We are most fortunate that Dr Giovanni Strona of the EU Joint Research Centre in Ispra, Italy, will be visiting Flinders University for most of April. As a recipient of the prestigious International Visitor Fellowship, Dr Strona has kindly agreed to give a day-long (and hands-on) workshop in network modelling.
What is network analysis? Well, anything that is connected to other things is ostensibly a ‘network’ — think social-media users, neurones, electric elements in a circuit, or species in an ecological community. It doesn’t really matter what the ‘nodes’ of a network actually represent, because all networks more or less share the same properties. The analysis of network structure and behaviour is what Dr Strona will focus on for the workshop.
Being ecologists, we will of course be primarily interested in ecological networks, but maths and coding is essentially the same for all types of networks. Interested in attending this free and rare opportunity? If so, please register your interest here.
The workshop will be held at the Bedford Park Campus of Flinders University from 09:00-17:00 on 29 April 2019. The outline of the workshop is described in more detail below.
1. Brief introduction to theory
- background history
- basic definitions
- examples of applications (ecology and beyond)
- major defining network properties, with real-world examples (e.g., edge directionality and weight, unimode versus bipartite networks)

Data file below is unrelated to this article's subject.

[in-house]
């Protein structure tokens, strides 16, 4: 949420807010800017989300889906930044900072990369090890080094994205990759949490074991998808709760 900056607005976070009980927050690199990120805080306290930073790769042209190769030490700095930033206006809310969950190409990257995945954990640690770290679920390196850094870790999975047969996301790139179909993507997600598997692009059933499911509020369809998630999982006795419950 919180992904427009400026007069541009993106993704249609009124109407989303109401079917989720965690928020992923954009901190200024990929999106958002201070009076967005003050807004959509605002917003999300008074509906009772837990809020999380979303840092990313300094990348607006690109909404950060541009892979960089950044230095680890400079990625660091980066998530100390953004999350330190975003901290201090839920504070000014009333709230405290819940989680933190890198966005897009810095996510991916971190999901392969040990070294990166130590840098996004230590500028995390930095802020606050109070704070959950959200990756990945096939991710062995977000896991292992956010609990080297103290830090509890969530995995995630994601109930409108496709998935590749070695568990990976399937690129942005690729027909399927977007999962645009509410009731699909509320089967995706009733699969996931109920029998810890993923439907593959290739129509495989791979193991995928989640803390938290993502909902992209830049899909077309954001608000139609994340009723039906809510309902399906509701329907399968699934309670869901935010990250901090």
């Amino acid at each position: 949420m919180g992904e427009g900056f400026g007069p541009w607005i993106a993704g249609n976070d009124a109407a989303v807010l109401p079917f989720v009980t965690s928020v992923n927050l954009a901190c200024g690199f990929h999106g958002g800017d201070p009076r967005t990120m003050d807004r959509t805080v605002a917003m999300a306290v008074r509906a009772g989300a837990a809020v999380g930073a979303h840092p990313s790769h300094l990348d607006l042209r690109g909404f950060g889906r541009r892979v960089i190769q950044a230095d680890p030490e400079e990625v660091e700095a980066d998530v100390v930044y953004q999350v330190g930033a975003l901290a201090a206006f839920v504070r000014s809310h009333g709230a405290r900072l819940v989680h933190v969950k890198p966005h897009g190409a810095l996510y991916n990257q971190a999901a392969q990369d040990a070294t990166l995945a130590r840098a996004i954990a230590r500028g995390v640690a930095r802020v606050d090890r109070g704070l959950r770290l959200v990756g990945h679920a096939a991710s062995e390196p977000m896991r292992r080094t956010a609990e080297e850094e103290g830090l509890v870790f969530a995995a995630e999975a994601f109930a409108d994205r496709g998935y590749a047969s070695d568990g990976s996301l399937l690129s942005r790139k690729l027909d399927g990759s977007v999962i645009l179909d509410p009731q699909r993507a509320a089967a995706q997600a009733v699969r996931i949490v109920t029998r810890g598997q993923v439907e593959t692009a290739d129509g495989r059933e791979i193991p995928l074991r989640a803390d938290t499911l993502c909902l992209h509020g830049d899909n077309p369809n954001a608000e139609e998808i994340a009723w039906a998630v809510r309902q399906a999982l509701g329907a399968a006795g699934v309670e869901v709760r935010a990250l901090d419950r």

- formal network representation (e.g., edge list versus adjacency matrix);
- basic local and global properties (node degree – degree distribution; path length – diameter; clustering; k-coreness; edge betweenness; PageRank …;
- different kinds of networks (regular, random, power law)
- network visualisation
2. Programming training
Attendants will learn to:
- download ecological network data from various online datasets
- load those data in network format
- generate random network with given properties
- measure local and global network properties (and rank nodes according to different criteria of importance)
- manipulate/modify networks (add and remove nodes and edges; extract sub-networks; randomise links)
- evaluate network robustness/simulate network collapse following the loss of nodes
- visualise networks (also using 3D-animation techniques)
Most of the training will be done in the R programming language. Basic knowledge of R (using a terminal) is therefore desirable. Other software tools will be introduced as well.